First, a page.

This week Yale Divinity School’s Miroslav Volf, in an interview with Religion News Service’s Jonathan Merritt, seems to compare America’s founders with ISIS. He explains to Merritt about ISIS:
I think it is an attempt to assert Islam as a political religion as a unity of religion and government. Now that’s been a way religions have functioned throughout history–from Constantine until recently. America was founded by folks who thought like this.
RNS: America was founded by folks who thought like Islamist extremists?
MV: Like many Islamist extremists, yes. Which is to say, they believed God would bless this new experiment if we integrate our obedience to God’s laws and we ensure that this is indeed a city set on a hill.
Later on Twitter, Volf, responding to a challenge, said:
Think of John Winthrop, his theory of the role of the state and the laws against blasphemies, adulterers, and idolaters.
And Volf added:
I love America, but its first founders, like Muslim extremists, advocated killing for blasphemy, adultery, idolatry.
So Volf seems to think the Puritans who settled New England in the 1600s were like ISIS. The commonalities would apparently be that both were theocratic and punished dissent.
Volf in his brief comments omits that the Puritans were in their theocratic governance not exceptional in their day, as nearly every society then in the world, of every religion, Christian, Muslim, Buddhist, Hindu, pagan, etc, was theocratic, had some form of established state religion, and punished dissent, offering little to no official protection for private conscience.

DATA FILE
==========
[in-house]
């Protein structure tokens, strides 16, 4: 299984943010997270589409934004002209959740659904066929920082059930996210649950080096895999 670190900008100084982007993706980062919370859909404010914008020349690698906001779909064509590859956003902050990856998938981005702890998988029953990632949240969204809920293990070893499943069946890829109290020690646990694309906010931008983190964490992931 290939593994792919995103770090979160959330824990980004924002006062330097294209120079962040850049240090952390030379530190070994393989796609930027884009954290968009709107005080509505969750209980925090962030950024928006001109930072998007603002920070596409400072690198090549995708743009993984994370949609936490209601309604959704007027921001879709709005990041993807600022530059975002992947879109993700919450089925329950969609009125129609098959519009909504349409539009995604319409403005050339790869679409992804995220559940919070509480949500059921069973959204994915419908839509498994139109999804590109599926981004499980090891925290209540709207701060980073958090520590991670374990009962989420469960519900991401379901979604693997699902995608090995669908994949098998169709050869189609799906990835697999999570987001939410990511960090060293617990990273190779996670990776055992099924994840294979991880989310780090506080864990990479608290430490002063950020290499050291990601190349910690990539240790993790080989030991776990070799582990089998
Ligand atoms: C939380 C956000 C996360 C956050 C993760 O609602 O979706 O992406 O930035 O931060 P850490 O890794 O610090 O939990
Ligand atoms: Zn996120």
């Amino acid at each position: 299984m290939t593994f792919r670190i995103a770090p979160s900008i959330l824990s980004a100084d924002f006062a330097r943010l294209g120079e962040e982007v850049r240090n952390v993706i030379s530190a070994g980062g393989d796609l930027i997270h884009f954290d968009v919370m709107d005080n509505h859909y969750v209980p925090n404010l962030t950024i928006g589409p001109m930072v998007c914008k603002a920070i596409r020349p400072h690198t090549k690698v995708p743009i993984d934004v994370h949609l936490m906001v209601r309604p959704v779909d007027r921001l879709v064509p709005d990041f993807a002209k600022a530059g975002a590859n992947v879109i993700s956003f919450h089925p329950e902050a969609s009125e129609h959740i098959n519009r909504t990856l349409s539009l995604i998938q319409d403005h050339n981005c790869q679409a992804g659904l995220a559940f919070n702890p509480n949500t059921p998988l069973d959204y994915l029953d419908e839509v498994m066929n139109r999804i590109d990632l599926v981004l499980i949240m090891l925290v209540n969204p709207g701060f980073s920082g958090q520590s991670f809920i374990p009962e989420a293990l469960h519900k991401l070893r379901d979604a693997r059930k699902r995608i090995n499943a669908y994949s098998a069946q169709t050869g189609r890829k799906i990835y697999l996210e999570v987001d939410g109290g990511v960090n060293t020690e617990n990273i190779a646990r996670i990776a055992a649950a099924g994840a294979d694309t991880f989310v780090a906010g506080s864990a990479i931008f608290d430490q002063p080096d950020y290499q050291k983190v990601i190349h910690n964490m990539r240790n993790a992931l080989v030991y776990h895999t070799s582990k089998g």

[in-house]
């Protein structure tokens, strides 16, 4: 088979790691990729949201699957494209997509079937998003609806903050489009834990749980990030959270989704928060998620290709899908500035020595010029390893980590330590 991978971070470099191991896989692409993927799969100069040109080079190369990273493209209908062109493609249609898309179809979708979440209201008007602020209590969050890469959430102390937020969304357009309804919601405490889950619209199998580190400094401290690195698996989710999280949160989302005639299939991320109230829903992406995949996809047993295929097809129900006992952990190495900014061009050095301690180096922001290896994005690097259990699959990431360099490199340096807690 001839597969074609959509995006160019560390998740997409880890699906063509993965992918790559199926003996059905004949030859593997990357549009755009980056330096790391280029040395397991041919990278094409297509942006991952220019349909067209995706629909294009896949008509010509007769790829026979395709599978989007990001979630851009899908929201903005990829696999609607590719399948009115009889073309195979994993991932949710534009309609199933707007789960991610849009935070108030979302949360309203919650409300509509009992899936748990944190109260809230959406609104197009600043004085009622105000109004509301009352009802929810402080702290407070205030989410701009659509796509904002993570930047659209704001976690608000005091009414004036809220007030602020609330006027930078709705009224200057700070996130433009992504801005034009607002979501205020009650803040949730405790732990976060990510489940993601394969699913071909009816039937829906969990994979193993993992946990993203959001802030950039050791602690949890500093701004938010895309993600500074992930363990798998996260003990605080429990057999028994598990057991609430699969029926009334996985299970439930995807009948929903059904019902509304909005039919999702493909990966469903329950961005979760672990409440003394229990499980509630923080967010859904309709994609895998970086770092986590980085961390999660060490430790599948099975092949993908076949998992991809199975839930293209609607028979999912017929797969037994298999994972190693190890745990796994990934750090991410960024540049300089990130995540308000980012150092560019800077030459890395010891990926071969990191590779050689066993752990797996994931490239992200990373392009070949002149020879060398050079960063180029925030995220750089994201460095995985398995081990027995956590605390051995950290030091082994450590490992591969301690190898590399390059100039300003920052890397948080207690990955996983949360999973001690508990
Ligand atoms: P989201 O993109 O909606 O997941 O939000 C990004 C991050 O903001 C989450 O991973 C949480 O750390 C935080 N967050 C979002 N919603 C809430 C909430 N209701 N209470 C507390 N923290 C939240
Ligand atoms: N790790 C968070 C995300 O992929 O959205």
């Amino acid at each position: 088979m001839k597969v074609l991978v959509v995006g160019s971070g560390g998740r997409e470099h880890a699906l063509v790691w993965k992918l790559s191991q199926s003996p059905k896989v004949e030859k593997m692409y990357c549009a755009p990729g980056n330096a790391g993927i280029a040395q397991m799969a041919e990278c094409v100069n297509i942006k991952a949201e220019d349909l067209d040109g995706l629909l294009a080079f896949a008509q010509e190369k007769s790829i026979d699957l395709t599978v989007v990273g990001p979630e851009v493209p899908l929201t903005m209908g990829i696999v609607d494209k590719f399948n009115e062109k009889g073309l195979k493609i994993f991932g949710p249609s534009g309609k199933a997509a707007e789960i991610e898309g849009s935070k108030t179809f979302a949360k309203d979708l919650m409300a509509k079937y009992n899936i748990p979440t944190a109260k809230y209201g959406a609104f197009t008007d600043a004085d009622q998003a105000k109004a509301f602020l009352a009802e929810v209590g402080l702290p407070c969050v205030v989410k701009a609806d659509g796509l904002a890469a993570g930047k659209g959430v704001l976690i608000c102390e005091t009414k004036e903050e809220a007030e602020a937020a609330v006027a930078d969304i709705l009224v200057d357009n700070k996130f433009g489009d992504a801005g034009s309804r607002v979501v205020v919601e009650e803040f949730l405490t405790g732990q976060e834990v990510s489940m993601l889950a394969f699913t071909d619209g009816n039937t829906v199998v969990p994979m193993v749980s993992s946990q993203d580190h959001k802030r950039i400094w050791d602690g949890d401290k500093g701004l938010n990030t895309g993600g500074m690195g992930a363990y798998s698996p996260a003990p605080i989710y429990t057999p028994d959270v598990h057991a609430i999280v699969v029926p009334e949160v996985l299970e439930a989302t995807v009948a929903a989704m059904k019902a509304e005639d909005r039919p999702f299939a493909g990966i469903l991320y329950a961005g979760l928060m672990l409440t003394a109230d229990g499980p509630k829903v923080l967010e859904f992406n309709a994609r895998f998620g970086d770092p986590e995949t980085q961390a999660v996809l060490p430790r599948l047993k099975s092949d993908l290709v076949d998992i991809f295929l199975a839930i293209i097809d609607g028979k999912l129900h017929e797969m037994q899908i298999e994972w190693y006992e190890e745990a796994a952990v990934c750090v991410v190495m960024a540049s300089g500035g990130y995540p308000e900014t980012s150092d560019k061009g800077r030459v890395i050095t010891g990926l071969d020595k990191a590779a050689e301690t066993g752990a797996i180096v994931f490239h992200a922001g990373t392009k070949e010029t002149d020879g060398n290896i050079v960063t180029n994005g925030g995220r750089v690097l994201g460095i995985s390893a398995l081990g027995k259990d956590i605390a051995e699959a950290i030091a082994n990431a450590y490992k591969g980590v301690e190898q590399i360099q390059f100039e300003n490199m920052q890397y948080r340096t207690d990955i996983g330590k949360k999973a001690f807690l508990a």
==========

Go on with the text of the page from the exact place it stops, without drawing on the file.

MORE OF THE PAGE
The Puritans, of course, had quit old England to escape its Anglican theocracy. Full religious freedom, or something relatively close, was not codified until the colony of Rhode Island was established by Roger Williams, himself a Puritan who escaped Massachusetts and who rejected a state church.
So in a sense it was the Puritans who, with their emphasis on individual conscience, education, mass literacy, proto-democracy, rejection of monarchy and priestly intermediaries, plus strong limits on state power, helped to generate the idea of religious liberty.
The Puritans’ brethren back in England, after winning the civil war, established a form of relative religious toleration, notable at the time, by allowing virtually all Protestant sects, while still banning Anglicanism and Catholicism, both of which they saw as enemies for not tolerating any alternatives to their own theocracy. Puritan rule also invited Jews to return to England after centuries of banishment.
Volf cites Puritan prohibitions on “blasphemy, adultery, idolatry,” but again virtually every society globally had equivalents of such bans. He says the “founders…advocated killing” for these offenses. Executions for these crimes was actually very rare under the Puritans. Famous exceptions include the three Quaker martyrs of the 1660s, after which the Quakers gained legal protection, and of course the Salem witch trials of the 1690s, after which even magistrates admitted the miscarriage of justice.
Unlike ISIS ruled territory, from which hundreds of thousands, if not millions, have fled as refugees, tens of thousands of immigrants, most of them non-Puritan, immigrated to New England during Puritan rule, seeking the prosperity and relatively lawful society over which the Puritans presided.
Ironically, despite the stereotypes about them, rooted only partly in fact, the Puritans and their diaspora across upstate New York and the upper Midwest spawned abolitionism and a multitude of reformist movements, including female equality, based on their rationalism, learning and egalitarianism. Progressivism itself is arguably the secularized descendant of Puritanism. Volf’s own Yale University emerged from Puritan Connecticut.
Two centuries from now, will ISIS be recalled for a similarly distinguished legacy?